Thinking of Building? Read Kylie’s Story First

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Kylie and her family of five went through the options of buying and renovating and finally decided to build. But how would they service two mortgages? Kylie shares her insights.

 

We’ve had pre-approval to purchase an existing home for a few years now and haven’t had much luck finding anything.

 

The market is very competitive and, because we had an existing property to sell first, any offers we made had to be conditional on selling that property. With cash offers being put up in competition to us, we felt we didn’t stand a chance.

 

We considered selling our property first. However, with a lack of rentals available in Wellington we were concerned that we would end up homeless. Plus, the animals would make that hunt for a temporary rental even more difficult.

 

We also looked at renovating. However, with estimates at over $80-$100k we finally came to the decision that we might as well build.

 

This led to the inevitable question: How could we afford to pay two mortgages?

 

That’s where Brendon, my trusty Velocity mortgage broker (who also happens to be my boss) stepped in.

 

We’ve recently secured a “turnkey” build in Kelson with a small five per cent deposit from the equity available in our existing property.

 

A turnkey is where you place a small deposit down, and only pay the remainder once the property is complete, hence the name “turnkey”. This can be a slightly more expensive way of building, however, there are no additional costs involved, and no overheads to worry about. Our contract even includes the letterbox and planting, and the only things excluded are the curtains.

 

The downside is that the plans have already been signed off with the council, so we have no control over the layout of our new home. However, we can choose the colours, kitchen, carpet and so on. We had a number of plans to choose from, so we picked one that suited our needs.

 

Still, there have been some risks involved.

 

We haven’t sold our existing home. So if the market crashes when it comes time to selling, we’d be in trouble. Worst case, we’d lose our deposit or have to go to court (unlikely, however, let’s not rule it out!).

 

This risk was clearly laid out to us (thanks boss!), however, even if we sell our house for $100k less than the current value, we would still be able to complete the transaction. So we have decided to proceed, knowing that in a slow market, or even if a market correction occurred, we should still be in a position to sell and move on.

 

Another issue is timing the completion of the build with the sale of our existing property.

 

We’re working closely with the agent involved with the new build, and he’s suggested that we put the house on the market once the windows are installed in our new build. We don’t want to have to move twice, however, we realise we may be homeless for a short period of time. Hey, Mum and Dad! Need some borders?!

 

Regardless, we are going to try to line up all the moving parts as best we can.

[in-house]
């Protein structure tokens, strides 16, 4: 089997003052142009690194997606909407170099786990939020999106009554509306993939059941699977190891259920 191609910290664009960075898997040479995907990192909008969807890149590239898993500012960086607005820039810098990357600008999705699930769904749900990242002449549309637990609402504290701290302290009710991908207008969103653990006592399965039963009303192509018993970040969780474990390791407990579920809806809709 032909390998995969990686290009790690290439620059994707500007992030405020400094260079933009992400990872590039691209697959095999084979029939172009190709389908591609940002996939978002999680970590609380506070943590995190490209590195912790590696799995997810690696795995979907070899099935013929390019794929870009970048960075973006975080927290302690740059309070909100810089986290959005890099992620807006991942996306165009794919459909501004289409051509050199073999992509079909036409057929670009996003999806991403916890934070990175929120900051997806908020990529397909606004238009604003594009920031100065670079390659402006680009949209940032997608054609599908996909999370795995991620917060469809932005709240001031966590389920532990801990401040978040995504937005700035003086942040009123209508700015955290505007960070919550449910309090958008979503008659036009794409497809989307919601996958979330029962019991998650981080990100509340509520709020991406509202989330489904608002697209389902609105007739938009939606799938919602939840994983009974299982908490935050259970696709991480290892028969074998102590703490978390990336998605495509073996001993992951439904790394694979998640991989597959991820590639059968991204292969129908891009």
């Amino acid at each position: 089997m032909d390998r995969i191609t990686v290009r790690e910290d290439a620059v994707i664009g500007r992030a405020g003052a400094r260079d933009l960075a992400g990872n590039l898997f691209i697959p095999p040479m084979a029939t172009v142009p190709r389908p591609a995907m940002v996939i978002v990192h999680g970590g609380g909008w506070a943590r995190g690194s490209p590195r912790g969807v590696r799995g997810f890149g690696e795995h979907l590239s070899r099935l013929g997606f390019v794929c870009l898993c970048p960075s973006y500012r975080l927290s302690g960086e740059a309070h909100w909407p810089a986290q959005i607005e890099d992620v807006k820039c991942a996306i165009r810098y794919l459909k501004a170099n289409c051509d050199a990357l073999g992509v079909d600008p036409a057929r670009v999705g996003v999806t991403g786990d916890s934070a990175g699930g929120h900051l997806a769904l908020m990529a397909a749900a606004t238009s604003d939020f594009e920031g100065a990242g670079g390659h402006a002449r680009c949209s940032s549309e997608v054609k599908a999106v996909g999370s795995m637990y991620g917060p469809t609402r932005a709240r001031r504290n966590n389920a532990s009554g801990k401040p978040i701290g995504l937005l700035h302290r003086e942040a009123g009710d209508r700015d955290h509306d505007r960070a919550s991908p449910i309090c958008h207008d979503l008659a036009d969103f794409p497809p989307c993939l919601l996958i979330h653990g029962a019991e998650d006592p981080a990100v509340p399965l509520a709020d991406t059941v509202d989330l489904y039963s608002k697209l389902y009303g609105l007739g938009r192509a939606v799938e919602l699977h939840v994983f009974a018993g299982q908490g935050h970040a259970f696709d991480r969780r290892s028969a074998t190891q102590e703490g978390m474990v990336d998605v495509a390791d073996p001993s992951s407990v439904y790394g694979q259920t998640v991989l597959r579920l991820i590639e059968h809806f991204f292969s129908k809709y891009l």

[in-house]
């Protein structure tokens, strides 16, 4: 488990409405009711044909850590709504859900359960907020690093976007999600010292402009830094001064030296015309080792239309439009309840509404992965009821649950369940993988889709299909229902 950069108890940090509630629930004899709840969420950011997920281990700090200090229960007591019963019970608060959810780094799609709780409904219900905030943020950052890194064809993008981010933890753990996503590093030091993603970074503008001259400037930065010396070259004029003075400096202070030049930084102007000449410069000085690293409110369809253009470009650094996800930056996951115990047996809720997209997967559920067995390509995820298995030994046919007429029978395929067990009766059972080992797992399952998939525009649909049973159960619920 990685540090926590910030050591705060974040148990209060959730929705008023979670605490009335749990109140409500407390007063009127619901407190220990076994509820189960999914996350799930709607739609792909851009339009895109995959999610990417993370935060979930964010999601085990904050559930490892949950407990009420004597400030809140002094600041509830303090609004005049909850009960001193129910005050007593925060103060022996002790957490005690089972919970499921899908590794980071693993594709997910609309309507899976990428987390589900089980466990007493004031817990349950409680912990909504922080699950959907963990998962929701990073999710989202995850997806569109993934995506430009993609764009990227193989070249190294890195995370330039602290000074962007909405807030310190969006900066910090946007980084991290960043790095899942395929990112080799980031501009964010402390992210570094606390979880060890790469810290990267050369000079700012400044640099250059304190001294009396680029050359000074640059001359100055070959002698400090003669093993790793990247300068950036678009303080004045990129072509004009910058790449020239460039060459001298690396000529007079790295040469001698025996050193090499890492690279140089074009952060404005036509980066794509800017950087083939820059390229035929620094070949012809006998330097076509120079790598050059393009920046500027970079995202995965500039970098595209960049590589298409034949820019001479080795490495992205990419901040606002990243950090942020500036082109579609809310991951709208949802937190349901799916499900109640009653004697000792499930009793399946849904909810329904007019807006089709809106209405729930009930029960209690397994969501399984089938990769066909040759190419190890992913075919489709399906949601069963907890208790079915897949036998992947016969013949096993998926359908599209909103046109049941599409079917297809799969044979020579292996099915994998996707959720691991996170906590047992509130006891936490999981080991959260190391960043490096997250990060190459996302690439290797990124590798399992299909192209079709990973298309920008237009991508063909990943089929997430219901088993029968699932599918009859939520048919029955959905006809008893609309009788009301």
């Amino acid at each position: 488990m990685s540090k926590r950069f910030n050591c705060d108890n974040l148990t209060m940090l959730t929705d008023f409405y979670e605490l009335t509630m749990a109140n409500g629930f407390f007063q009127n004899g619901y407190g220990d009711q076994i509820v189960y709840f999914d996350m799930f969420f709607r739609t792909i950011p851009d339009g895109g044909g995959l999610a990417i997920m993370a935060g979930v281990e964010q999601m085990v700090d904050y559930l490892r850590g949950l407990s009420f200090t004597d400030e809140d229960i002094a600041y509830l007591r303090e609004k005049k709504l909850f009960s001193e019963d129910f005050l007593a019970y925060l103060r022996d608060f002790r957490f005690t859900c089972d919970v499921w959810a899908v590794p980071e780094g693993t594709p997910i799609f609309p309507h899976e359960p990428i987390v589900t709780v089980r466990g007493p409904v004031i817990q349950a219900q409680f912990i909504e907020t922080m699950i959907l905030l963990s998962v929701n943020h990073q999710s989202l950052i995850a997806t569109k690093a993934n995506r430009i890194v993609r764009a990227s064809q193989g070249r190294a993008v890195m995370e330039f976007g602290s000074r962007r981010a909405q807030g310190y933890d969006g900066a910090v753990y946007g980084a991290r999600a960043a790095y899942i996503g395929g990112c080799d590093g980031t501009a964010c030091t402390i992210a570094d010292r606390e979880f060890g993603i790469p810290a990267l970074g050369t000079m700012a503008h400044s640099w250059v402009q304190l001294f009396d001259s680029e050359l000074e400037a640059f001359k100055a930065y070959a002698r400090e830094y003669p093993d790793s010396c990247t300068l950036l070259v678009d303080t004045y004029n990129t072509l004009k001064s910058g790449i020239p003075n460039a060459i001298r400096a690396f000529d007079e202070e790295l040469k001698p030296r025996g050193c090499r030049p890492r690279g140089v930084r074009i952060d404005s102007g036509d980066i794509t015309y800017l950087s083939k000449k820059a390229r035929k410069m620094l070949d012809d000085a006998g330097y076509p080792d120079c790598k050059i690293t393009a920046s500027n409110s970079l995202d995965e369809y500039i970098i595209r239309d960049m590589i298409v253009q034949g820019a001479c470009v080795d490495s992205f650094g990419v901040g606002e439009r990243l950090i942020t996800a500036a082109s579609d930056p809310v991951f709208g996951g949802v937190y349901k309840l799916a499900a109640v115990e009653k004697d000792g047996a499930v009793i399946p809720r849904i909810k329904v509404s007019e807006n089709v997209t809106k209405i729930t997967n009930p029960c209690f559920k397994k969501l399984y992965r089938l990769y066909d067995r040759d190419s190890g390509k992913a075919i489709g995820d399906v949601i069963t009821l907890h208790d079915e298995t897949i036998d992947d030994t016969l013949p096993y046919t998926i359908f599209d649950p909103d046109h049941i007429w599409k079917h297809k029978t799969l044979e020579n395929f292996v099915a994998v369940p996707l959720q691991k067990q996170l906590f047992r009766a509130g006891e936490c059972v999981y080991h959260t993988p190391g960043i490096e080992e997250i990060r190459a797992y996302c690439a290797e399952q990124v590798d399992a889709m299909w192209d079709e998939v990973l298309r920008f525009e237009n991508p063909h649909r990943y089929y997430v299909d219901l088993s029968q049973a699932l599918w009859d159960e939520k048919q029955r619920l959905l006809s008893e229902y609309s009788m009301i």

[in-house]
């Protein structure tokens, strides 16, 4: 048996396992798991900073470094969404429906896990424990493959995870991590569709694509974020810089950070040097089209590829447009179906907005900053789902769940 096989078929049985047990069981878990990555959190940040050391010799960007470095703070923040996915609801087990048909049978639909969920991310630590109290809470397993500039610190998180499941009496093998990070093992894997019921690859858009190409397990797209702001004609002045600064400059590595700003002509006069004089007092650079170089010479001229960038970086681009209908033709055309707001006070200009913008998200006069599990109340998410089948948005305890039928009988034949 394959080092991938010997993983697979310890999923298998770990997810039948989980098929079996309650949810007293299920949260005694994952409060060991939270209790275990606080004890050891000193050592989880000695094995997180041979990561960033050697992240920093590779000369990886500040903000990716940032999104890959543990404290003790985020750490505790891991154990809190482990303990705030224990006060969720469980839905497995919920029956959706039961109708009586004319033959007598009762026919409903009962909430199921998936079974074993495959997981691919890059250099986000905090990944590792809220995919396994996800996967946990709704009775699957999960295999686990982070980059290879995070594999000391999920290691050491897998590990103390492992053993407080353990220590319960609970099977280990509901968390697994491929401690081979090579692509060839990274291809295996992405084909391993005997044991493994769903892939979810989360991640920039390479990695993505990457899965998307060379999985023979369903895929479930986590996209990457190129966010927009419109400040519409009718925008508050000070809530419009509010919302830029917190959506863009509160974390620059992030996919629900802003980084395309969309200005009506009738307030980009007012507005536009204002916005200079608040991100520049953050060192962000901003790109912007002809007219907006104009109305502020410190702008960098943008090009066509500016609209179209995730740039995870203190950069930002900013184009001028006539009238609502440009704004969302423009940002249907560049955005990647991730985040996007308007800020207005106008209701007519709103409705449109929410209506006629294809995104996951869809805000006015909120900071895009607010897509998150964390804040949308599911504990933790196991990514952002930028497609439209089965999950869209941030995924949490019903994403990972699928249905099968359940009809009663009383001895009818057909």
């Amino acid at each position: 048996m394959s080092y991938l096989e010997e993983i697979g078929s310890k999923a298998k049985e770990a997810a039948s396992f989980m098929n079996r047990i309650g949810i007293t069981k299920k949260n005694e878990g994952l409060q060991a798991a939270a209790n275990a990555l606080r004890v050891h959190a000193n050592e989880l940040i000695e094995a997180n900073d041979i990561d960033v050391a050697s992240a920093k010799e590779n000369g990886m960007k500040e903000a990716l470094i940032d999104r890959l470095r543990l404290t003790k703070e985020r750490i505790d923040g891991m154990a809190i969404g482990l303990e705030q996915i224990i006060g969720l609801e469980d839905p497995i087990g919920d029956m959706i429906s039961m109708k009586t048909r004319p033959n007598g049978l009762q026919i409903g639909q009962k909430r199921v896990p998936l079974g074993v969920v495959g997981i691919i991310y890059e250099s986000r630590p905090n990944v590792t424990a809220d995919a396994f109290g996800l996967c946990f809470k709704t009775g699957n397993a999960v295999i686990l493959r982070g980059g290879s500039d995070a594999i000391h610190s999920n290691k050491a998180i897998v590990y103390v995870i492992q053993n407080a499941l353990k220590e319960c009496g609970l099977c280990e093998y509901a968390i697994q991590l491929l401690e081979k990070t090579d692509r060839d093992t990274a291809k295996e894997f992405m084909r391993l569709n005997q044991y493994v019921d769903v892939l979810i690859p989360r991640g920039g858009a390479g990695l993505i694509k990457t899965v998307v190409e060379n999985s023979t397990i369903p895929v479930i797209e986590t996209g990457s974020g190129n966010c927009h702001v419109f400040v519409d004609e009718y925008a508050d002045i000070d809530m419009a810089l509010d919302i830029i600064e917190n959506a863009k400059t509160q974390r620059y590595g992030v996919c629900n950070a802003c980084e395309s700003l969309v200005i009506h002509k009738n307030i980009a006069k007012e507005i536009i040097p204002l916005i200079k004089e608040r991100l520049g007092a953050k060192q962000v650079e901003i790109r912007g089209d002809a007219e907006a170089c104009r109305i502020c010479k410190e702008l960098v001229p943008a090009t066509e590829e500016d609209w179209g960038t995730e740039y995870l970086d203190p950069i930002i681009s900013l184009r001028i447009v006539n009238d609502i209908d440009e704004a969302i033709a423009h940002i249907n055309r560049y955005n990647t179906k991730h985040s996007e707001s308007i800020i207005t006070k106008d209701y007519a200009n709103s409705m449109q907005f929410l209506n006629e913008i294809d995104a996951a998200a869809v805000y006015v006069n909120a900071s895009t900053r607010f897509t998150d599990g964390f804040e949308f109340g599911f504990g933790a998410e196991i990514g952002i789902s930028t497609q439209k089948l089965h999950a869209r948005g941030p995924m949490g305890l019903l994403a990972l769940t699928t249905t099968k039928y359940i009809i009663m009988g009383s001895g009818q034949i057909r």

We’re looking forward to our double-glazing and toasty warm home, as well as having an extra toilet to share between all five of us!

 

No investment decision should be taken based on the information in this blog alone. A disclosure statement is available free of charge upon request.

 

ANZ Wants to Warm Your Home … Interest Free

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Many Kiwis live in homes that are simply too cold, damp and breezy. ANZ have heard our cries and are offering homeowners a sweet little deal to warm your wallet as well as your castle.  

 

In recent years, we’ve all cottoned on to the fact that damp, draughty homes are not acceptable. This has seen much discussion in the media around rentals and the need for landlords to stump up and properly insulate their tenants’ homes.

 

However, the question of house quality spans beyond rentals to owner-occupies as well. In 2018, ANZ pledged $100 million worth of $5000 interest-free loans for ANZ customers to insulate their homes. The great news in 2019 is that ANZ’s Healthy Home Loan scheme to improve the health of New Zealand homes continues.

 

Whether you have a reasonably new home, are renovating your existing home or building a new home, ANZ's aim, it seems, is to encourage you to have a healthier home. And, of course, it’s also an enticing carrot to get you to switch allegiances with your banking provider.

 

So, what are the three aspects of your home that are considered under this loan scheme?

  1. Dryness (ventilation, dampness)

  2. Warmth (heating, insulation)

  3. Safe & Efficient (smoke alarms, water, energy-efficiency)

 

What are the benefits of a Healthy Home Loan with ANZ?

  • Interest rate discounts (off standard rates)

    • Fixed rate discount of 0.70% p.a.

    • Floating rate discount of 1.00% p.a.

    • Flexi rate discount of 1.00% p.a.

  • They'll waive the account fees on your Flexi Home Loan, Freedom (everyday) Account & Personal Credit Card

 

To get a Healthy Home Loan with ANZ, the first step is to get your Homestar Rating of 6 or higher. There are two steps to this:

  1. Complete a HomeFit online check (www.homefit.org.nz)